- Program Considerations
- Classroom Strategies
- Levels of ESL Literacy
Learner Needs Assessment
An effective ESL literacy program must meet the needs of the learners and help them thrive in their communities and achieve their goals. Learners can have a very diverse set of needs, and instructors and program administrators must understand the kinds of needs individual learners have in common with each other.
Learner needs are directly linked to their goals, Learner needs assessments should focus on the goals of the learners, which can be grouped into three categories:
Many learners want to learn things that are useful to their everyday lives and help them fully function in Canada:
- Talking with doctors, nurses and other healthcare professionals
- Filling in forms
- Finding housing
- Shopping for food, clothing, furniture, etc.
- Negotiating government funding
- Completing banking tasks
- Communicating with children’s schools
Learners with goals for further education often want to transition out of ESL literacy into different educational settings, including:
- Mainstream (non-literacy) ESL classes
- Adult Basic Education
- Adult high school programs
- Apprenticeship and trade training programs
- College career certificate & diploma programs
Learners’ goals will grow or change as they learn and discover more about their new country and the possibilities available to them.
Some learners need to find a job. Other learners had a job before entering full-time ESL literacy classes. Their goal is to keep their job or get a different kind of job. Instructors and coordinators may know about pre-employment programs that help learners obtain employment.
In a learner needs assessment consider:
Who to Ask
The best way to understand the needs of the learners is to talk to them directly. In a learner needs assessment talk to:
- Current learners in the program: These learners will provide valuable information about their current needs and their goals for the future.
- Potential learners: Meet potential learners through referral agencies, open houses, community meetings and focus groups.
- Past learners: They may be able to identify what worked for them, what did not work, and what would have been useful.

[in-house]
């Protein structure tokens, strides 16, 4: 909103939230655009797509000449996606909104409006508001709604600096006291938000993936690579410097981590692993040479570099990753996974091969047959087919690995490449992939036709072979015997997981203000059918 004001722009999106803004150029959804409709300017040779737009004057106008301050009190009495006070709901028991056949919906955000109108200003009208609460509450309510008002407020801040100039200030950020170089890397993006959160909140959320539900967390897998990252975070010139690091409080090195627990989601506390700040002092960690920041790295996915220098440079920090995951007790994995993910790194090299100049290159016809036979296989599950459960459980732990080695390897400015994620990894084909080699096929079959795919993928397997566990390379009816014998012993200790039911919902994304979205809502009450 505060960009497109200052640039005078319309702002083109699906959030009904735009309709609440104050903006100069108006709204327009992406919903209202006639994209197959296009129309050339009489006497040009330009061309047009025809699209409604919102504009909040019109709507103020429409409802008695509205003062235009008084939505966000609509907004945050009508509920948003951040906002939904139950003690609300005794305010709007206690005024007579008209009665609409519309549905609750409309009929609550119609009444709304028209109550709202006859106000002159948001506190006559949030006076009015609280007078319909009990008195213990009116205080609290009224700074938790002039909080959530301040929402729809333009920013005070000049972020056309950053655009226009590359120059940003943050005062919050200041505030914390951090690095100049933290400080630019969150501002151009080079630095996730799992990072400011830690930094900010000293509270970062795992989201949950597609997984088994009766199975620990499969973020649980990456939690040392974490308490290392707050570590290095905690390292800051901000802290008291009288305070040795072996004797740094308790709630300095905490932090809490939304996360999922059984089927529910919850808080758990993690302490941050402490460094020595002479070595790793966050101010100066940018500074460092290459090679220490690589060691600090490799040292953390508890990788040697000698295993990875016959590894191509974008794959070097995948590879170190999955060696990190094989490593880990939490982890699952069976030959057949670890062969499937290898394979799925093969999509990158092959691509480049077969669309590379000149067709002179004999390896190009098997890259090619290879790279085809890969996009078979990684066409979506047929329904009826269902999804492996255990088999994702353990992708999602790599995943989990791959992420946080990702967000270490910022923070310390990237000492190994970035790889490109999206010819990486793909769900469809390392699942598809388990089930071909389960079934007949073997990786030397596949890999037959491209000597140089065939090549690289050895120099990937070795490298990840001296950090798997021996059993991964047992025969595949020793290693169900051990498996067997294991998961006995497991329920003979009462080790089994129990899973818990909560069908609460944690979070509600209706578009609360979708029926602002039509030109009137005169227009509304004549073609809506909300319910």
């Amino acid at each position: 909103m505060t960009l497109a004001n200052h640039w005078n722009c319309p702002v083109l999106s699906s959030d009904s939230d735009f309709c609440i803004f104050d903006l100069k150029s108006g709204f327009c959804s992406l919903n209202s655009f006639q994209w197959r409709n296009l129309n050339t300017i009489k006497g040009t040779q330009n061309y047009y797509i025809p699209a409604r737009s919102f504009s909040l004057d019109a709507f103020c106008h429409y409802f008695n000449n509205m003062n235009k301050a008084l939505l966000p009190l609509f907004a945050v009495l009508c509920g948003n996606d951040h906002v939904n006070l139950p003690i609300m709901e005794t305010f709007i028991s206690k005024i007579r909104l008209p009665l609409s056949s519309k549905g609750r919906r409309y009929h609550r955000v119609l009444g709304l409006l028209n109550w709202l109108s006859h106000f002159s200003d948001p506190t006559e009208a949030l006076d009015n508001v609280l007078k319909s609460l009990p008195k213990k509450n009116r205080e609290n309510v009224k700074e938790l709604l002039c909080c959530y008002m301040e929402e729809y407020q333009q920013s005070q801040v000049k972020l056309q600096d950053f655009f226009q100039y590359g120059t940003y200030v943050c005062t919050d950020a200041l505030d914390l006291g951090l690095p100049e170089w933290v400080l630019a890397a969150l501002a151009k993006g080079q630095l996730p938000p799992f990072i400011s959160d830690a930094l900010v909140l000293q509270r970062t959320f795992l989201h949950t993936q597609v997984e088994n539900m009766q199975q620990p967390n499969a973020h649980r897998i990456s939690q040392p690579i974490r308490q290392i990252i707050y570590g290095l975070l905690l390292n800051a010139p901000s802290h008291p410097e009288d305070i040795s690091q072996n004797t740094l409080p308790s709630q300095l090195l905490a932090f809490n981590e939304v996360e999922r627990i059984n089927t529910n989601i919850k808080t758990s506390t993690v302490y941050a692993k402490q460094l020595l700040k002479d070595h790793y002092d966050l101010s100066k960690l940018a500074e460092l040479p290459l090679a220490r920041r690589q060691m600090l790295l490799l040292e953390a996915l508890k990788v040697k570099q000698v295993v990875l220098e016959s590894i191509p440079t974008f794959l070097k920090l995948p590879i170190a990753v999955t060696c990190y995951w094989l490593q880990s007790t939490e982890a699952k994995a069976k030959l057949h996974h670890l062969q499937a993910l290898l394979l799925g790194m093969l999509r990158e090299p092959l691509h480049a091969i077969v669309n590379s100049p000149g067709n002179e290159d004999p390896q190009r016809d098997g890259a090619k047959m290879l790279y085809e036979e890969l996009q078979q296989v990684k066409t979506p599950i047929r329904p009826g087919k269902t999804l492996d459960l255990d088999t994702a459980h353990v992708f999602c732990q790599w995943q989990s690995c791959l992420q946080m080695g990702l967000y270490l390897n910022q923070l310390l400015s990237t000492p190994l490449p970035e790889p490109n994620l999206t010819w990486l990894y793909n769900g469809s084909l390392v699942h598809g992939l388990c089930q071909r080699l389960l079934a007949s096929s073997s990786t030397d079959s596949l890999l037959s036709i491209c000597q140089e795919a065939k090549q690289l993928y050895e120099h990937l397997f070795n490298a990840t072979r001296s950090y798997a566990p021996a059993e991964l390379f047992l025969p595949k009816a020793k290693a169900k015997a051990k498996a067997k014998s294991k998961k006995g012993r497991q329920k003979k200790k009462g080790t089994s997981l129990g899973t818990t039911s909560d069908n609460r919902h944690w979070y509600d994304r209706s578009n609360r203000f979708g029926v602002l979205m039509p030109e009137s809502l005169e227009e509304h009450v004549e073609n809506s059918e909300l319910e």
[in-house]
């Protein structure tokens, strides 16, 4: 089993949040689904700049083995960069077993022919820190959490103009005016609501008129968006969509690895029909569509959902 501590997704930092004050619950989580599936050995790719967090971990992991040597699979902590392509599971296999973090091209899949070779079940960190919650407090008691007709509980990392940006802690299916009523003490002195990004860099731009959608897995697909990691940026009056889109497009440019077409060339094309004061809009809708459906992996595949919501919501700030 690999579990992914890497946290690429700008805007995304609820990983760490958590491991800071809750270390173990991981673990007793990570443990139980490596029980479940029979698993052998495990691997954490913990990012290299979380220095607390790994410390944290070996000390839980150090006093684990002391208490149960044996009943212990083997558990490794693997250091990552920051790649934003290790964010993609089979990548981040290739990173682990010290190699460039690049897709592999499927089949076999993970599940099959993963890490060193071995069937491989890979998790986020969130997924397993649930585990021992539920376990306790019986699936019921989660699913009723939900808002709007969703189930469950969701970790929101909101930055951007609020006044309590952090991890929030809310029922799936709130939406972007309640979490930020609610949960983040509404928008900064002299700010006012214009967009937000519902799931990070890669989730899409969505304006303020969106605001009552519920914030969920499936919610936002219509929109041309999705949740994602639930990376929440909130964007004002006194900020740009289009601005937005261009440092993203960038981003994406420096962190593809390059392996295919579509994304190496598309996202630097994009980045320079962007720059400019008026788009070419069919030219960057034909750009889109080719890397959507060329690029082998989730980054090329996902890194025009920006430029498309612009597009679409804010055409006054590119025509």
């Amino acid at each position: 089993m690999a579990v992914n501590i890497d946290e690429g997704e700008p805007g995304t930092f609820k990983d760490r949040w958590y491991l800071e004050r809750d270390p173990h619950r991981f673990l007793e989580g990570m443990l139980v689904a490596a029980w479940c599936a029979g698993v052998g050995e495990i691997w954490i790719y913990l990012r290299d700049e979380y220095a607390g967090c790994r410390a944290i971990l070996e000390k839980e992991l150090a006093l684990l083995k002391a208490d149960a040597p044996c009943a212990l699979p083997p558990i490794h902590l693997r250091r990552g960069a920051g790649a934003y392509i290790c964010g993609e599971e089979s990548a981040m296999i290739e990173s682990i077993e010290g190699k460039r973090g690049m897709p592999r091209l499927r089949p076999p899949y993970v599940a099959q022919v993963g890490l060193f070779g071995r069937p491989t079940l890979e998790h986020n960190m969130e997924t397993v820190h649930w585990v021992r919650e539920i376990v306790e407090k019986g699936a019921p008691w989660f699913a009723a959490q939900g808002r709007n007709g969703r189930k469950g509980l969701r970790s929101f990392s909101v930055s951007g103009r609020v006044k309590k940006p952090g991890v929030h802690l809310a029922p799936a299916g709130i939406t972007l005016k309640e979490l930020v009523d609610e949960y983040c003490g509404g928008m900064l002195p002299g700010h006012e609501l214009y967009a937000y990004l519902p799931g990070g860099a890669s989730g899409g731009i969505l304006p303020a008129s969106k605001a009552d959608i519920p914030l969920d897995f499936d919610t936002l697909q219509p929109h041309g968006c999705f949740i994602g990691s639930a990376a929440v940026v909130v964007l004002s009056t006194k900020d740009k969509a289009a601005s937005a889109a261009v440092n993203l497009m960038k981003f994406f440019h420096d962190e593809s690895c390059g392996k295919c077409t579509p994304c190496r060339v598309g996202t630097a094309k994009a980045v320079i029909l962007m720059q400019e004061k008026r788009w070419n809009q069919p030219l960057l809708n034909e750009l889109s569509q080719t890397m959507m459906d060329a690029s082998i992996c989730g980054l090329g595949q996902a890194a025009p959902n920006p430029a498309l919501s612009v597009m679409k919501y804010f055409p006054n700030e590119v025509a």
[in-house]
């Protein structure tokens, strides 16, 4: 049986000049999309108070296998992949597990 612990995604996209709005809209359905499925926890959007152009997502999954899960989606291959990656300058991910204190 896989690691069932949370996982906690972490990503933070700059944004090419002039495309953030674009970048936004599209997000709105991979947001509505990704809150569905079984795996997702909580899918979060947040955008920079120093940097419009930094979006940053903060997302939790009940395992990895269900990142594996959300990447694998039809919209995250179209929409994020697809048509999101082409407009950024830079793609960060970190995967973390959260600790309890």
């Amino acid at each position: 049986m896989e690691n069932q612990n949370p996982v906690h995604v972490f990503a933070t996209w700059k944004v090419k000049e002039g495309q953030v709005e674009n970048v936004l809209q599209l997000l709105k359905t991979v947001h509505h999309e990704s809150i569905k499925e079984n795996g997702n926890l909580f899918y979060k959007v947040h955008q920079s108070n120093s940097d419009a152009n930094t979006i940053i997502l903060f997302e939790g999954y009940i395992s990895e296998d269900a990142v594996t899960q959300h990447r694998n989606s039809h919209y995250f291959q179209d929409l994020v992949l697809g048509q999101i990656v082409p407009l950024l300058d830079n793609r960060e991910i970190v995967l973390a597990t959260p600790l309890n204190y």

- Community agencies, settlement and cultural programs: Many refugee aide, settlement programs and community agencies will be able to discuss the needs of the learners.
- Employers: They may be able to identify learner gaps in essential skills.
- Experienced instructors: They are an important source of information about learner needs.
What to Ask
Questions will differ depending on the program and the level of the learners. Make questions concrete and easy to understand. Questions to consider in a learner needs assessment can include:
- Does anyone help you with reading and writing? Where do they help you?
- What do you want to read/write?
- Why do you want to improve your reading and writing? Why do you want to go to school?
- Do you have a job right now? Do you like your job?
- Do you want a job in the future? What kind of job do you want?
How to Ask
How to ask questions is as important as what to ask. Recognize the level of the learner when asking the questions. Make the questions meaningful to the learner so the learner can express his/her needs. Avoid hypothetical situations, the conditional, or imagining the future.
A needs assessment can include all kinds of aids, such as:
- Photographs or pictures: Use large, easily understood photographs of situations learners might see, such as doctor’s offices, the supermarket, an apartment building, etc.
- Realia: Use actual items that learners may see in everyday life and find difficult, such as utility bills, applications or common government forms.
- An interpreter or a first language assessment: An interpreter can be very helpful in a needs assessment. In some situations, a needs assessment can be conducted in the learner’s first language.
Share results with the learners
- Communicate with learners about the needs you will be addressing in the classroom.
- Use simplified language, provide pictures and visual diagrams and regularly review the learning needs identified to help learners understand how what they are learning relates to their needs. It can be challenging to communicate with learners who have limited oral proficiency or a limited understanding of what is required to achieve their goals.